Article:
SMI In the Springfield Business Journal
Like any good journalist, the reporter got quotes from all sides of the debate. And, man, did he ever get some good quotes from the supporters of licensing (all emphasis below is added):
“The licensing process is a must,” said Detwiler, who along with fellow state-certified massage therapist Stephanie Lansdown run The Neuromuscular Clinic, which opened Nov. 15 in Springfield. “If you don’t know what you’re doing and say that you do, you could really do some harm to somebody.”
Clearly, this person has never tried to pick someone up at a bar.
“If we did the same work in San Diego, it would be a lot more expensive,” Detwiler said.
“I think it’s more about where you are. I don’t think the licensing would really have an effect on price.“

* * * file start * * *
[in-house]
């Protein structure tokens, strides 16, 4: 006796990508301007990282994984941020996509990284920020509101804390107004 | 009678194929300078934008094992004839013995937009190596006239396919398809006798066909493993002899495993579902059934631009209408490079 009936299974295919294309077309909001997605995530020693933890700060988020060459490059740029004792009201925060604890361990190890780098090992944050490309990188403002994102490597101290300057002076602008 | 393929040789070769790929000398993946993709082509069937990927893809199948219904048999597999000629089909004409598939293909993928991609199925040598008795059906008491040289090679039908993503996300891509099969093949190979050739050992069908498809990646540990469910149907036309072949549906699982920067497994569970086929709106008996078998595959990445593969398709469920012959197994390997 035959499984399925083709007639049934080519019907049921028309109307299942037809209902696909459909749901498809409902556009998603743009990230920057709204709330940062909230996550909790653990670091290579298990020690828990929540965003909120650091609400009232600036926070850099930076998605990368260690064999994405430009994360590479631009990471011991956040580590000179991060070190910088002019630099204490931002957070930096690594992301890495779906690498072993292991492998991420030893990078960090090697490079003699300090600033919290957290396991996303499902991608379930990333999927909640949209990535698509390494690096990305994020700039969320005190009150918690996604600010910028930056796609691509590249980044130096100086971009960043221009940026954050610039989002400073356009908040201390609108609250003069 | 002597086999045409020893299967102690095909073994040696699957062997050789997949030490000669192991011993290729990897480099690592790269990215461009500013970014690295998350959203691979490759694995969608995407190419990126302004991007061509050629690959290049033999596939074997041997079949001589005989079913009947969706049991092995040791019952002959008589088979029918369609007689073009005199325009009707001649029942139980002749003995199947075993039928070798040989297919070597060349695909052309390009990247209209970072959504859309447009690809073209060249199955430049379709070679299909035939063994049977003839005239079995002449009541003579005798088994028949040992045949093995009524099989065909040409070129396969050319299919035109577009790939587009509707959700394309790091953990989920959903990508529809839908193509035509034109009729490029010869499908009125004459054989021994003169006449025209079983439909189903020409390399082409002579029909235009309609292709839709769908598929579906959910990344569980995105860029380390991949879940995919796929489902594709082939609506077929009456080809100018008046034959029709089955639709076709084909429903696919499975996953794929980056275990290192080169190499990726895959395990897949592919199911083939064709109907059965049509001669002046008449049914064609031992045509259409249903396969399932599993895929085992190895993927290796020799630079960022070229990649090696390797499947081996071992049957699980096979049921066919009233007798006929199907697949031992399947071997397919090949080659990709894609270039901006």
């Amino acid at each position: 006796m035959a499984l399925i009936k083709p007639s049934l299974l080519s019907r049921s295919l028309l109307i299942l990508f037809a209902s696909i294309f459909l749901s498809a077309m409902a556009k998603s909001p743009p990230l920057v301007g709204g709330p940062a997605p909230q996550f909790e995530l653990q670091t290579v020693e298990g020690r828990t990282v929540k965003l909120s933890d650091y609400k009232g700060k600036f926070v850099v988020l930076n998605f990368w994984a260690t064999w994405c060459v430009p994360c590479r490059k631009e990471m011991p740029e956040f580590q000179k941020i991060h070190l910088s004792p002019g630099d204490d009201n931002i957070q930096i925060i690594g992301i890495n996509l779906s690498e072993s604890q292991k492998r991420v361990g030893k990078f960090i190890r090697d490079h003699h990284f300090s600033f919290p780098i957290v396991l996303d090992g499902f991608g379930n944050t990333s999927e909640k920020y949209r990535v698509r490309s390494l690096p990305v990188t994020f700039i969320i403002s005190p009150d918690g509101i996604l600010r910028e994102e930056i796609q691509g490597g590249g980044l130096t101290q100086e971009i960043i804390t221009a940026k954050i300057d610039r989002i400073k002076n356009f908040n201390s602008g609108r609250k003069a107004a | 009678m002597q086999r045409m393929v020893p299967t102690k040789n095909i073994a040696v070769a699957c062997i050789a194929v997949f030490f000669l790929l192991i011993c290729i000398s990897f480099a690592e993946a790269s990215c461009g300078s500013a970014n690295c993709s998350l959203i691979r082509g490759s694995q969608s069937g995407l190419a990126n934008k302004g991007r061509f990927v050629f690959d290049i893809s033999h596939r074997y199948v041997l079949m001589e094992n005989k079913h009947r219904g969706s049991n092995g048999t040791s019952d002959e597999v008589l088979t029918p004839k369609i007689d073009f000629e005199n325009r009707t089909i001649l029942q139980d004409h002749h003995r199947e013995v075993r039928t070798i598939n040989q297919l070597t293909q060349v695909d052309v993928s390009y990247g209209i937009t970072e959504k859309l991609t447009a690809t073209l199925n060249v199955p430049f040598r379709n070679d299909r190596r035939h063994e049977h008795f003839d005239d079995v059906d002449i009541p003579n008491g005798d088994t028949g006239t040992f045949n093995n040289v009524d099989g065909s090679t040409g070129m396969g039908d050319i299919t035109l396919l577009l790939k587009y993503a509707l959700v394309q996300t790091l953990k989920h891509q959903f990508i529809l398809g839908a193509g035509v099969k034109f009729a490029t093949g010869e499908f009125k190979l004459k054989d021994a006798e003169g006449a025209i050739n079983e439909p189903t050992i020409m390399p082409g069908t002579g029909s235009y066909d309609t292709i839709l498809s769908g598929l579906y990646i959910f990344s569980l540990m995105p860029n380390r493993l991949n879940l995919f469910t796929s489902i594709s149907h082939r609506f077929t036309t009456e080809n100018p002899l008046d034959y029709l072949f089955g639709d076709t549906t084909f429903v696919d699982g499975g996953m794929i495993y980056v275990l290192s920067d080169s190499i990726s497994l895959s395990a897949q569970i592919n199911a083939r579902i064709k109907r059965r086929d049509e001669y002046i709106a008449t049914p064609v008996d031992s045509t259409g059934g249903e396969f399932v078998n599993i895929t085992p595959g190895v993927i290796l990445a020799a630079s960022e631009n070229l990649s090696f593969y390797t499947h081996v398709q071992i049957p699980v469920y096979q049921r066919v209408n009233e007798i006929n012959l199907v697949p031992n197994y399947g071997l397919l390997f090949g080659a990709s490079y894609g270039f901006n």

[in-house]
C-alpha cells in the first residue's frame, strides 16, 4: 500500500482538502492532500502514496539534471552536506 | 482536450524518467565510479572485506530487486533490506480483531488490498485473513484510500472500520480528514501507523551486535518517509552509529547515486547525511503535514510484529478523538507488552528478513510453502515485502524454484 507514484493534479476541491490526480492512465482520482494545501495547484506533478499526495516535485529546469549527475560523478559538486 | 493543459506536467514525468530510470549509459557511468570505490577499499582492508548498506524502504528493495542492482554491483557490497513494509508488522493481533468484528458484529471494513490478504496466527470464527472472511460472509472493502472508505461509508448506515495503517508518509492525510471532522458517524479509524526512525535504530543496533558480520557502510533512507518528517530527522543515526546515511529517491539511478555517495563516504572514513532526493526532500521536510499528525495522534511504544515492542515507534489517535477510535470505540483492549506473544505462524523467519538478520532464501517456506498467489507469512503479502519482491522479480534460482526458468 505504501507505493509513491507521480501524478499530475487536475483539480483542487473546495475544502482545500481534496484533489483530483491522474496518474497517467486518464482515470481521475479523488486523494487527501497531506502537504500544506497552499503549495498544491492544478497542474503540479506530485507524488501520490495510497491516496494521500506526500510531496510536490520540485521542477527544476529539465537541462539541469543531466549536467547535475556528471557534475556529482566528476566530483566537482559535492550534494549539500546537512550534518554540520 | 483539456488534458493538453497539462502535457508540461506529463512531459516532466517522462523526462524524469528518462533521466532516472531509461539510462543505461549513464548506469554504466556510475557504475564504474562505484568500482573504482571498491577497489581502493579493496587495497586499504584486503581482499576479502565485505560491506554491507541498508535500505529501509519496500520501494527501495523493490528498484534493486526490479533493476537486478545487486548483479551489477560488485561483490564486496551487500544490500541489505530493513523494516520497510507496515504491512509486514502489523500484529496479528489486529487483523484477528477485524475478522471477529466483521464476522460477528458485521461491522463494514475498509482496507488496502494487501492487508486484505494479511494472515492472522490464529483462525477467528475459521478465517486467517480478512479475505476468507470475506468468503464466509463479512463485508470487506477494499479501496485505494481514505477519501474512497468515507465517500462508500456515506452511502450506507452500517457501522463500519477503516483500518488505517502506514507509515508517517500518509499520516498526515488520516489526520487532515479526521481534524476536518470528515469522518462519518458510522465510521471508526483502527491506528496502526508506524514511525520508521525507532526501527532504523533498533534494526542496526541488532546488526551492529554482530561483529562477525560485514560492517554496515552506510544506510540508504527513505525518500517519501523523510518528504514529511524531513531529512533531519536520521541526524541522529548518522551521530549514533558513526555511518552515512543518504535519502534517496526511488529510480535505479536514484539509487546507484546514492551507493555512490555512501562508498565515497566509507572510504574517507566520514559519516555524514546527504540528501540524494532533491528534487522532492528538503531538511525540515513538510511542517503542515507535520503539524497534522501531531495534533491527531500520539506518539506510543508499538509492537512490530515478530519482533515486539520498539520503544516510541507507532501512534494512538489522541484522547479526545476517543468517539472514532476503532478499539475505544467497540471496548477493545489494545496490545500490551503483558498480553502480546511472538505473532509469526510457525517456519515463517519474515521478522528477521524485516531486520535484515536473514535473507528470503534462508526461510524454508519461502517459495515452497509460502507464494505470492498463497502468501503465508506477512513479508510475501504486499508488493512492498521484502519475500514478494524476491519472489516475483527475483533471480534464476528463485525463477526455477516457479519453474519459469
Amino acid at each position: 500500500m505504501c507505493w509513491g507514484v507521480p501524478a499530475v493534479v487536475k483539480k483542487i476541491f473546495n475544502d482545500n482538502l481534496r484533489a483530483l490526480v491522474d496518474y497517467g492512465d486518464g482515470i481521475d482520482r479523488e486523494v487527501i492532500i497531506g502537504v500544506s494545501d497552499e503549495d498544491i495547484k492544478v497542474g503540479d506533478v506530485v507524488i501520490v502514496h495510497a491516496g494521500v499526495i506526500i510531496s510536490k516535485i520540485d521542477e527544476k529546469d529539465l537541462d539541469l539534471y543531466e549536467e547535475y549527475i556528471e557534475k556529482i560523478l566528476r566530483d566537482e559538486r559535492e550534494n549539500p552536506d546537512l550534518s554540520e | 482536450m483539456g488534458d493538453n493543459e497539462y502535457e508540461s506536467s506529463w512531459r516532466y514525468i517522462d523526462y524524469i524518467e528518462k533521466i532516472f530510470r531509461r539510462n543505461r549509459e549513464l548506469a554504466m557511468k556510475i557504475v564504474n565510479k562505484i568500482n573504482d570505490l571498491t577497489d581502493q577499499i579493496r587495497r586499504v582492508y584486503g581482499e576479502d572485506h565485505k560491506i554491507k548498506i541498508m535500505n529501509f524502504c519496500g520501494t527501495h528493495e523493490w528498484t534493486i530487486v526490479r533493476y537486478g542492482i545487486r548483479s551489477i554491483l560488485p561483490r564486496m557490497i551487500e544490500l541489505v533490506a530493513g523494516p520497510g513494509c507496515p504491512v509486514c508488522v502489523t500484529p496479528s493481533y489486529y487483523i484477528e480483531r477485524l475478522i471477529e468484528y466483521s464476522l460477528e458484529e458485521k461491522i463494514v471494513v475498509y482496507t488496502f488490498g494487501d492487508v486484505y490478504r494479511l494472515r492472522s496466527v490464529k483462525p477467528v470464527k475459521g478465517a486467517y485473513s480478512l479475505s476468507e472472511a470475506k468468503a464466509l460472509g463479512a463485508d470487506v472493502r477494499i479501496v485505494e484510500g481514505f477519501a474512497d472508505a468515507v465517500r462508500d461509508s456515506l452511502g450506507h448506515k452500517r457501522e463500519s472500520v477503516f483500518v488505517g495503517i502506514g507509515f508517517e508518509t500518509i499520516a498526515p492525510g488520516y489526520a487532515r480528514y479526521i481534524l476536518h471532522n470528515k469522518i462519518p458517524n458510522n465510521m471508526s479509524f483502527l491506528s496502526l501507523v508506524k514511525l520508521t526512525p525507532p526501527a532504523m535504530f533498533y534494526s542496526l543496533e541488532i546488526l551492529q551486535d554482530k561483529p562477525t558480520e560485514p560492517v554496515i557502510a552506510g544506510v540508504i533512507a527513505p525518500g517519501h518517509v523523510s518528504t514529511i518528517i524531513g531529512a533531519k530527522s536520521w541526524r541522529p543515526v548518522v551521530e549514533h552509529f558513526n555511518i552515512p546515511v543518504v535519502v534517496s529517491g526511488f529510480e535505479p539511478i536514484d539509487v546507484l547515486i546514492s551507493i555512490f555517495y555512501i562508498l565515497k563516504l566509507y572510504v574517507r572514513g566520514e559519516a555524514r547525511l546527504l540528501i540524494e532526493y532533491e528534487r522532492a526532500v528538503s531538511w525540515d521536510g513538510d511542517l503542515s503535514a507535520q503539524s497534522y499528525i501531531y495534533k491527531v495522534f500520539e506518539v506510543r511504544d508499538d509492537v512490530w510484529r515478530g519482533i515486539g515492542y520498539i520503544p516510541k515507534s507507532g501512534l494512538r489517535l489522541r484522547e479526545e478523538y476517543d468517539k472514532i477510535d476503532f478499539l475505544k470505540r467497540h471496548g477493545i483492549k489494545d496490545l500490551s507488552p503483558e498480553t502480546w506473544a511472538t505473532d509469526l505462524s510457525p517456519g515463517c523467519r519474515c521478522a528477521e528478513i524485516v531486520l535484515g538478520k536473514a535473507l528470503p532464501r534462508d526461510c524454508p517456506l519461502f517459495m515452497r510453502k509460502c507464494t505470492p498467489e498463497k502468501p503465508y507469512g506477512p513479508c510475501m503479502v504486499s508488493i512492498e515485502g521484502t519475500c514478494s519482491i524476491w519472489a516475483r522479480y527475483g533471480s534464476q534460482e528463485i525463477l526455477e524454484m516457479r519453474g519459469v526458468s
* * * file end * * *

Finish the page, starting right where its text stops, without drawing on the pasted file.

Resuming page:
Believe it or not, we actually considered the issues of cost-of-living. The therapist is right that it matters, but wrong when he or she says that it explains the difference between Wichita and Springfield. The two cities have a very comparable cost-of-living, and Wichita’s is actually slightly higher. The main reason a massage session is $10 more in Springfield than Wichita is licensing, not costs of living.
I’ll finish with one quote that shows progress being made:
He added that the National Council of Architecture Review Boards has in recent years made it easier for architects licensed in one state to get licensed in others.
That is one way for the harmful effects of licensing to be reduced, and I applaud the architects for making it happen.